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              Health effects of energy drinks on children, adolescents, and young adults.

              To review the effects, adverse consequences, and extent of energy drink consumption among children, adolescents, and young adults. We searched PubMed and Google using "energy drink," "sports drink," "guarana," "caffeine," "taurine," "ADHD," "diabetes," "children," "adolescents," "insulin," "eating disorders," and "poison control center" to identify articles related to energy drinks. Manufacturer Web sites were reviewed for product information. According to self-report surveys, energy drinks are consumed by 30% to 50% of adolescents and young adults. Frequently containing high and unregulated amounts of caffeine, these drinks have been reported in association with serious adverse effects, especially in children, adolescents, and young adults with seizures, diabetes, cardiac abnormalities, or mood and behavioral disorders or those who take certain medications. Of the 5448 US caffeine overdoses reported in 2007, 46% occurred in those younger than 19 years. Several countries and states have debated or restricted energy drink sales and advertising. Energy drinks have no therapeutic benefit, and many ingredients are understudied and not regulated. The known and unknown pharmacology of agents included in such drinks, combined with reports of toxicity, raises concern for potentially serious adverse effects in association with energy drink use. In the short-term, pediatricians need to be aware of the possible effects of energy drinks in vulnerable populations and screen for consumption to educate families. Long-term research should aim to understand the effects in at-risk populations. Toxicity surveillance should be improved, and regulations of energy drink sales and consumption should be based on appropriate research.
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                Author and article information

                Journal
                Scand J Public Health
                Scand J Public Health
                SJP
                spsjp
                Scandinavian Journal of Public Health
                SAGE Publications (Sage UK: London, England )
                1403-4948
                1651-1905
                21 December 2022
                21 December 2022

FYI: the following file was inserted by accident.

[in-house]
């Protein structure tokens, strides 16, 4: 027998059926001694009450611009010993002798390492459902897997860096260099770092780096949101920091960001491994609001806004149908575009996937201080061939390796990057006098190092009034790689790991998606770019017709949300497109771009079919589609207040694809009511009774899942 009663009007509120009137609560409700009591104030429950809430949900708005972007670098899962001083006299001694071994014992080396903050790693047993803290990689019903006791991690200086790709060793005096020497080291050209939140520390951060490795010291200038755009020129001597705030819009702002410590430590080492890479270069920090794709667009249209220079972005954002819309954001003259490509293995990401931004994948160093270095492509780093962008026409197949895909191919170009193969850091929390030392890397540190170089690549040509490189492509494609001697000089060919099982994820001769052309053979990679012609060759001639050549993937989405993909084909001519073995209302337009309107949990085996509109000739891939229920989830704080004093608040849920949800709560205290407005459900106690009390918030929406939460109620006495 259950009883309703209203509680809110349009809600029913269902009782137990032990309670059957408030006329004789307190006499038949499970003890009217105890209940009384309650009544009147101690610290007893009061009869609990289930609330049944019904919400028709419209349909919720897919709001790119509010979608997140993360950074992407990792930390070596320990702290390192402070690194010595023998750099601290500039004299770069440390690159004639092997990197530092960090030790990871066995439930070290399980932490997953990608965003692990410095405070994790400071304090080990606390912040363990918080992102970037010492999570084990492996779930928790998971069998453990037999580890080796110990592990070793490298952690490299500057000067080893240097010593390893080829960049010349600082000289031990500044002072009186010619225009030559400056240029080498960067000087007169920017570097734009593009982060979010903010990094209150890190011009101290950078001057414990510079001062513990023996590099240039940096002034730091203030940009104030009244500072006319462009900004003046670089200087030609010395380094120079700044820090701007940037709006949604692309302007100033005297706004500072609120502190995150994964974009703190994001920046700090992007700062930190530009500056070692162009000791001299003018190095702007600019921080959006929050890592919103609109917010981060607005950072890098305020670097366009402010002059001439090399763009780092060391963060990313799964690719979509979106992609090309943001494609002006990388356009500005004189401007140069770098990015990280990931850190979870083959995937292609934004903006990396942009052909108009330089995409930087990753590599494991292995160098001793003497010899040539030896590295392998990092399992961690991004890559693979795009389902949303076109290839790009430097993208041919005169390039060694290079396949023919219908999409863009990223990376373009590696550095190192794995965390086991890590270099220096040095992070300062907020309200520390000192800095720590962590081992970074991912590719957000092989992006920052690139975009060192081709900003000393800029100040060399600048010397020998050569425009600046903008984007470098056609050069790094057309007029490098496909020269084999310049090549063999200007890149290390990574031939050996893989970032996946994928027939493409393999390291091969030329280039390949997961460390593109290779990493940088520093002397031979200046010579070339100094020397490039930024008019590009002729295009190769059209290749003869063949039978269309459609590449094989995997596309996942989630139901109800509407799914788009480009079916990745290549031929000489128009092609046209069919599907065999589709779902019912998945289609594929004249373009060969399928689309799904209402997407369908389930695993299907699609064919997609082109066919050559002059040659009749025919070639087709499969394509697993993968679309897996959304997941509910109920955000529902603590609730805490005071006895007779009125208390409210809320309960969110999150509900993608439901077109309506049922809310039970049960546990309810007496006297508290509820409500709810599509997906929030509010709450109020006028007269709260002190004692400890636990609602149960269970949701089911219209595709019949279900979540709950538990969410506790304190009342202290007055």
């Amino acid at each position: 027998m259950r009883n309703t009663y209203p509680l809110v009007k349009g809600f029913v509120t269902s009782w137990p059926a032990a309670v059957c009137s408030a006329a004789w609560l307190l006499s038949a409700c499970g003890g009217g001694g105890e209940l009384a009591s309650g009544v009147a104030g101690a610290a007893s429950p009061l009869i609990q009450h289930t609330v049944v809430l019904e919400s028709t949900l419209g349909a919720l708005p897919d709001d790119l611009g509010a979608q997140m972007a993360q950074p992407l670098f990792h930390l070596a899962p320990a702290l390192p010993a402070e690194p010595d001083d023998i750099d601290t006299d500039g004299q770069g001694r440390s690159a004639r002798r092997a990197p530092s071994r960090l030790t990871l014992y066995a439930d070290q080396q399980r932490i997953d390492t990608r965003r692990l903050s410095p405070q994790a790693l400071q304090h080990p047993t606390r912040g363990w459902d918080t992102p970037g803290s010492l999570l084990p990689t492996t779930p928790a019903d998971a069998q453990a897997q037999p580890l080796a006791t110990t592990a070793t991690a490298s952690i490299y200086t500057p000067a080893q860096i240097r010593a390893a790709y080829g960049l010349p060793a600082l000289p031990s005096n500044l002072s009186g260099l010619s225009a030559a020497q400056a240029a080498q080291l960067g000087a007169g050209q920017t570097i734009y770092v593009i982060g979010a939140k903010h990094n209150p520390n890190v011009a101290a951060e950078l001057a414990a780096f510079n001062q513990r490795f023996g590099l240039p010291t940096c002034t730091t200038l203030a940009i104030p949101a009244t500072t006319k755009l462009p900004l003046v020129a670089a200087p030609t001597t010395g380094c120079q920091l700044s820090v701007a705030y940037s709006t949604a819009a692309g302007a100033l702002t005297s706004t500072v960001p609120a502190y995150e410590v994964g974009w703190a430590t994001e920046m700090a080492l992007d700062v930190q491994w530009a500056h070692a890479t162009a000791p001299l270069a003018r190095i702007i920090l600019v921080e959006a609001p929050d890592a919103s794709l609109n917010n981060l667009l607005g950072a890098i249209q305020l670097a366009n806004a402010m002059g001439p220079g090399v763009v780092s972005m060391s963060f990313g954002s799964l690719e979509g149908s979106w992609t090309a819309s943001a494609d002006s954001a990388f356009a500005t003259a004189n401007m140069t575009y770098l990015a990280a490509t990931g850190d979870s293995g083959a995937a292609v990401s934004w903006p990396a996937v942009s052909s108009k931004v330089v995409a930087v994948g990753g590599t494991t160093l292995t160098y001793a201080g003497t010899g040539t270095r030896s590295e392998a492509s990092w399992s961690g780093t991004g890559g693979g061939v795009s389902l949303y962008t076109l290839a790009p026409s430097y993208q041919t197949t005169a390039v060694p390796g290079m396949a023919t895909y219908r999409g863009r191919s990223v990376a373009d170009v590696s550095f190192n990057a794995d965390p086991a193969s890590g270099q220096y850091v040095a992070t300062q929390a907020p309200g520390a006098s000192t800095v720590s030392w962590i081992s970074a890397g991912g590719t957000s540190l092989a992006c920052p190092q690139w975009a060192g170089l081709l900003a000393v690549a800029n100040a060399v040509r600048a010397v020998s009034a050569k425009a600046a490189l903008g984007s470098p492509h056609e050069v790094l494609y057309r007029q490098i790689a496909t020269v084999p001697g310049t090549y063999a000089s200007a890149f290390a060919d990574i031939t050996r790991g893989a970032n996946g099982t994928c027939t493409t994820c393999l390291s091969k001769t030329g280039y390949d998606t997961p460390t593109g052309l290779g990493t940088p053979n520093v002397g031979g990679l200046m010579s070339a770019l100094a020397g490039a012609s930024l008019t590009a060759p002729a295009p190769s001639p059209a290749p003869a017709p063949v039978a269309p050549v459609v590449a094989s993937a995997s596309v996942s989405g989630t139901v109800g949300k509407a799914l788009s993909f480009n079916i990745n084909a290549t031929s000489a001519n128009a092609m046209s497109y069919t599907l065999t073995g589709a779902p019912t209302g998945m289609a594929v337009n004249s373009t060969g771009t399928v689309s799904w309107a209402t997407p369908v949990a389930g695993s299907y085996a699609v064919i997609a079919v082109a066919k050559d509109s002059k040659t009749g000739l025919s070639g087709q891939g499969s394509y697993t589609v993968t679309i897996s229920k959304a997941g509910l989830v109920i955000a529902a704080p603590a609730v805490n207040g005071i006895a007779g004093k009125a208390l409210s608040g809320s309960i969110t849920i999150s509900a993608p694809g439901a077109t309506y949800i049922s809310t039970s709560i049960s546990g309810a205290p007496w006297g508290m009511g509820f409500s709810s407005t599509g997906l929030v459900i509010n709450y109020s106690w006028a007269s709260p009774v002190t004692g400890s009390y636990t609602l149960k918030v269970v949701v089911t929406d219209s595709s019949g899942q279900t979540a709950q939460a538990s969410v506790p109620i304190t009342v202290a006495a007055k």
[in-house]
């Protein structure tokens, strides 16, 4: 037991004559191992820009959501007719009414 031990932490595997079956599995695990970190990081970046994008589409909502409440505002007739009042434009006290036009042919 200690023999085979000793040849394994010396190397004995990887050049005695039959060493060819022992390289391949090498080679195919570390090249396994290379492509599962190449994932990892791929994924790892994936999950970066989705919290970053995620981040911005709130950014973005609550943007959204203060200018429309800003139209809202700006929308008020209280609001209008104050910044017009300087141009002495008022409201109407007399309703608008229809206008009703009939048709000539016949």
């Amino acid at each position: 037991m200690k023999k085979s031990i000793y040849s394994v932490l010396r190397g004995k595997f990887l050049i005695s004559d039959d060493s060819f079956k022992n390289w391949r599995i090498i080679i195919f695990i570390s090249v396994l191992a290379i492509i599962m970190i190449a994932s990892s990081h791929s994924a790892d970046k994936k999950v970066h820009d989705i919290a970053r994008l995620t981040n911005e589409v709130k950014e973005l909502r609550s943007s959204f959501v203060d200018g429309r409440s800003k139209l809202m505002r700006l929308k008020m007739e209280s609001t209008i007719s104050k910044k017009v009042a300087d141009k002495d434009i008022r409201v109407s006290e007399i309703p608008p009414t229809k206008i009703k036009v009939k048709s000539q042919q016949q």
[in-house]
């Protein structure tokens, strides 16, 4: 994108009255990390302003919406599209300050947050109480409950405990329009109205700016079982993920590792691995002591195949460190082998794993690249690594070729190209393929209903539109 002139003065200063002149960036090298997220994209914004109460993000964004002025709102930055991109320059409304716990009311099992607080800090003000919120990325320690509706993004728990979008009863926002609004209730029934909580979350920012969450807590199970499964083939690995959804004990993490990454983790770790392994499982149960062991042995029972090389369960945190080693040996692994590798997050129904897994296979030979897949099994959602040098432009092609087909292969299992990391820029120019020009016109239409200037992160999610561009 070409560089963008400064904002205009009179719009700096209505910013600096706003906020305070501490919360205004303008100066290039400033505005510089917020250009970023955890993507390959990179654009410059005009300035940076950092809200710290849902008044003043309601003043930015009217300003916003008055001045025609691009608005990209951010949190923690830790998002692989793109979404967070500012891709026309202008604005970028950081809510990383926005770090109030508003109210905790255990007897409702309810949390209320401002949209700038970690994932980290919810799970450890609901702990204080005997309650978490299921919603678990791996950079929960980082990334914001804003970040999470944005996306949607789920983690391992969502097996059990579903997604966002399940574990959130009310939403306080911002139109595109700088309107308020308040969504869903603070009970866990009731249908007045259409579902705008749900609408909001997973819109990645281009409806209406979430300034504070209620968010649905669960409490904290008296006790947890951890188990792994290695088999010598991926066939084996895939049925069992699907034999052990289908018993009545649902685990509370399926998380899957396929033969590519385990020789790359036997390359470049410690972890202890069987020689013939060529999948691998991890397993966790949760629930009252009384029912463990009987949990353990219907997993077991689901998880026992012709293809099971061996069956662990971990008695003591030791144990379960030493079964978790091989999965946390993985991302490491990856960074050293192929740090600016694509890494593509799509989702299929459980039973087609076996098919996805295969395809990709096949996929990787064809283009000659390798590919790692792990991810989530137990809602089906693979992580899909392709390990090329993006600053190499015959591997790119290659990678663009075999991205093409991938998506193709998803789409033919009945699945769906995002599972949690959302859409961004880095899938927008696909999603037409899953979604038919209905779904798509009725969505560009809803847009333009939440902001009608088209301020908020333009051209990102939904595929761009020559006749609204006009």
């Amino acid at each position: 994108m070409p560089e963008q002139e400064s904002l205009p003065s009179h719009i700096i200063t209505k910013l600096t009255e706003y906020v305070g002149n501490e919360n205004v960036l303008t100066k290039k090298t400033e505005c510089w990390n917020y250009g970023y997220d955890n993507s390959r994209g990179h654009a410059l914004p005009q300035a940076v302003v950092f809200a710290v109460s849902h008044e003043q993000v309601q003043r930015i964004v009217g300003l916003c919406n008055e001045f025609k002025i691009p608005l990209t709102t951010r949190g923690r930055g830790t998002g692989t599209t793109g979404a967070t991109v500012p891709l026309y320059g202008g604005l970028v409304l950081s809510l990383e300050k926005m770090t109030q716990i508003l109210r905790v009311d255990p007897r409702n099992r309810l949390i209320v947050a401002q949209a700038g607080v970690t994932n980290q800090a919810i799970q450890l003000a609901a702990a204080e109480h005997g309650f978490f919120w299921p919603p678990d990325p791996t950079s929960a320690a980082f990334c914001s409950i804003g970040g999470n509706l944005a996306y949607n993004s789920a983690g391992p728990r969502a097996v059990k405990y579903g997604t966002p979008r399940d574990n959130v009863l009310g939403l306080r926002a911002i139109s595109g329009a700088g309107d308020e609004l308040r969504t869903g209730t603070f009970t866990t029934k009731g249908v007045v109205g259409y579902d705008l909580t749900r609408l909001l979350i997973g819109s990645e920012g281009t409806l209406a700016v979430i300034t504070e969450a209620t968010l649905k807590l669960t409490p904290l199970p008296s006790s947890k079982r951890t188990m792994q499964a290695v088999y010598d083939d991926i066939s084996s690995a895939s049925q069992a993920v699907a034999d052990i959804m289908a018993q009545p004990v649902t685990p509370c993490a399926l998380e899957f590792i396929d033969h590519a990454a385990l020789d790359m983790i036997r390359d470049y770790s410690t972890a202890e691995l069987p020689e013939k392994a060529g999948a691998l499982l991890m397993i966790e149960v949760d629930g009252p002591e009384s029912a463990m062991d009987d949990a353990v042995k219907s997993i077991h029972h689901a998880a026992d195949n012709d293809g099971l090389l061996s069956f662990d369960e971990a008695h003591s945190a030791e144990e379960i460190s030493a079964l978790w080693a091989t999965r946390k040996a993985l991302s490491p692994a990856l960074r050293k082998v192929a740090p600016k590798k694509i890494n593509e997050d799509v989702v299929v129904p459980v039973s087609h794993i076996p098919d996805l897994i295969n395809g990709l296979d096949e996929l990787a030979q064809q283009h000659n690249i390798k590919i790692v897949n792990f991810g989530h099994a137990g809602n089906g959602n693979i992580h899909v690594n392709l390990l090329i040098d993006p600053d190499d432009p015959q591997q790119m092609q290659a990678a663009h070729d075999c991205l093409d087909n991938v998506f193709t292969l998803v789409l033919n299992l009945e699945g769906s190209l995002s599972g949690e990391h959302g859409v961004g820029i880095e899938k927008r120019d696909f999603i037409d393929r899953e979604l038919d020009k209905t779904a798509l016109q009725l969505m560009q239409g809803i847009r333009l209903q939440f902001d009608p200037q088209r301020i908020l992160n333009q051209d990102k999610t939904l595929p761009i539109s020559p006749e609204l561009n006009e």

: 14034948221141516
                Affiliations
                [1 ]Norwegian Institute of Public Health, Norway
                [2 ]Department of Psychology, University of Oslo, Norway
                Author notes
                [*]Jasmina Burdzovic Andreas, Department of Alcohol, Tobacco, and Drugs, Norwegian Institute of Public Health, PO Box 222, Skøyen, 0213 Oslo, Norway. E-mail: jabu@ 123456fhi.no
                Author information
                https://orcid.org/0000-0002-6730-1321
                Article
                10.1177_14034948221141516
                10.1177/14034948221141516
                9780563
                36541574
                9c50e4d9-4331-4f0f-a8eb-43c946914f6a
                © Author(s) 2022

                This article is made available via the PMC Open Access Subset for unrestricted re-use and analyses in any form or by any means with acknowledgement of the original source. These permissions are granted for the duration of the COVID-19 pandemic or until permissions are revoked in writing. Upon expiration of these permissions, PMC is granted a perpetual license to make this article available via PMC and Europe PMC, consistent with existing copyright protections.

                History
                : 22 March 2022
                : 28 September 2022
                : 27 October 2022
                Categories
                Short Communication
                Custom metadata
                corrected-proof
                ts1

                Public health
                covid-19,adolescents,energy drinks,painkillers,prescription drugs,substance use
                Public health
                covid-19, adolescents, energy drinks, painkillers, prescription drugs, substance use